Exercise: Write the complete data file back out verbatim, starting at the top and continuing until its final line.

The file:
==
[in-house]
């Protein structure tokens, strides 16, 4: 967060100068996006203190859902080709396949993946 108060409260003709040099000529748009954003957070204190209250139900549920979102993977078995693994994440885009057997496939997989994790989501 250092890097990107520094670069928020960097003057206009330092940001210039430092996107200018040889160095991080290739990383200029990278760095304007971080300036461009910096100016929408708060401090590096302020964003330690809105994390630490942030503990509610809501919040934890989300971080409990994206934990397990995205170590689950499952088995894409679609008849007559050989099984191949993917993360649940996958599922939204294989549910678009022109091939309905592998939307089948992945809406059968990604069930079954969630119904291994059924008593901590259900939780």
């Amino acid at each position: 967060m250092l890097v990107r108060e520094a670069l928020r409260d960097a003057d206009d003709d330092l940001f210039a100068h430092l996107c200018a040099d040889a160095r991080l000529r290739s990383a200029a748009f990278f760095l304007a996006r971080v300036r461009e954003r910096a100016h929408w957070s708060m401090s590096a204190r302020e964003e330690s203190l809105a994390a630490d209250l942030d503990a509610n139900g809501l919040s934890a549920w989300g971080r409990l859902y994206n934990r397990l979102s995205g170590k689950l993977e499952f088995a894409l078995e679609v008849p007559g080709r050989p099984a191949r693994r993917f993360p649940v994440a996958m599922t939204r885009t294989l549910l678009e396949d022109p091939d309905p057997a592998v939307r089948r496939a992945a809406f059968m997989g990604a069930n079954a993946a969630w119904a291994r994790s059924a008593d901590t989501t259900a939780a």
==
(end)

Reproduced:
[in-house]
């Protein structure tokens, strides 16, 4: 967060100068996006203190859902080709396949993946 108060409260003709040099000529748009954003957070204190209250139900549920979102993977078995693994994440885009057997496939997989994790989501 250092890097990107520094670069928020960097003057206009330092940001210039430092996107200018040889160095991080290739990383200029990278760095304007971080300036461009910096100016929408708060401090590096302020964003330690809105994390630490942030503990509610809501919040934890989300971080409990994206934990397990995205170590689950499952088995894409679609008849007559050989099984191949993917993360649940996958599922939204294989549910678009022109091939309905592998939307089948992945809406059968990604069930079954969630119904291994059924008593901590259900939780």
């Amino acid at each position: 967060m250092l890097v990107r108060e520094a670069l928020r409260d960097a003057d206009d003709d330092l940001f210039a100068h430092l996107c200018a040099d040889a160095r991080l000529r290739s990383a200029a748009f990278f760095l304007a996006r971080v300036r461009e954003r910096a100016h929408w957070s708060m401090s590096a204190r302020e964003e330690s203190l809105a994390a630490d209250l942030d503990a509610n139900g809501l919040s934890a549920w989300g971080r409990l859902y994206n934990r397990l979102s995205g170590k689950l993977e499952f088995a894409l078995e679609v008849p007559g080709r050989p099984a191949r693994r993917f993360p649940v994440a996958m599922t939204r885009t294989l549910l678009e396949d022109p091939d309905p057997a592998v939307r089948r496939a992945a809406f059968m997989g990604a069930n079954a993946a969630w119904a291994r994790s059924a008593d901590t989501t259900a939780a």